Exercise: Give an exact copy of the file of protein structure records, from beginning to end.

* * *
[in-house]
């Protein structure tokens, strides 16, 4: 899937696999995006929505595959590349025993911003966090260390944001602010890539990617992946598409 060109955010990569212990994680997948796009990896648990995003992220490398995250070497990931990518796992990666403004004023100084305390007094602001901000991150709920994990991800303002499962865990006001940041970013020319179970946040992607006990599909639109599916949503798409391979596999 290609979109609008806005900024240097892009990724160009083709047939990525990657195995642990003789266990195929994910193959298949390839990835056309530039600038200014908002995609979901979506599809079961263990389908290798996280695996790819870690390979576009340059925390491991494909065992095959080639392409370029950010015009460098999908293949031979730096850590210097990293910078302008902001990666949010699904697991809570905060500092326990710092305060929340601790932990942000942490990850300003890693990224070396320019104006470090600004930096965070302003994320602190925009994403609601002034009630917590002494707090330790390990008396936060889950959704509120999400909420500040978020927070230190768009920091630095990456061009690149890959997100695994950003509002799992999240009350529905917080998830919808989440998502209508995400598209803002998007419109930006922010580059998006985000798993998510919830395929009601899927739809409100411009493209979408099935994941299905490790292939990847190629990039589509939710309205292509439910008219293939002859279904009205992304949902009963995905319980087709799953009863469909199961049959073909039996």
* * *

[in-house]
């Protein structure tokens, strides 16, 4: 899937696999995006929505595959590349025993911003966090260390944001602010890539990617992946598409 060109955010990569212990994680997948796009990896648990995003992220490398995250070497990931990518796992990666403004004023100084305390007094602001901000991150709920994990991800303002499962865990006001940041970013020319179970946040992607006990599909639109599916949503798409391979596999 290609979109609008806005900024240097892009990724160009083709047939990525990657195995642990003789266990195929994910193959298949390839990835056309530039600038200014908002995609979901979506599809079961263990389908290798996280695996790819870690390979576009340059925390491991494909065992095959080639392409370029950010015009460098999908293949031979730096850590210097990293910078302008902001990666949010699904697991809570905060500092326990710092305060929340601790932990942000942490990850300003890693990224070396320019104006470090600004930096965070302003994320602190925009994403609601002034009630917590002494707090330790390990008396936060889950959704509120999400909420500040978020927070230190768009920091630095990456061009690149890959997100695994950003509002799992999240009350529905917080998830919808989440998502209508995400598209803002998007419109930006922010580059998006985000798993998510919830395929009601899927739809409100411009493209979408099935994941299905490790292939990847190629990039589509939710309205292509439910008219293939002859279904009205992304949902009963995905319980087709799953009863469909199961049959073909039996």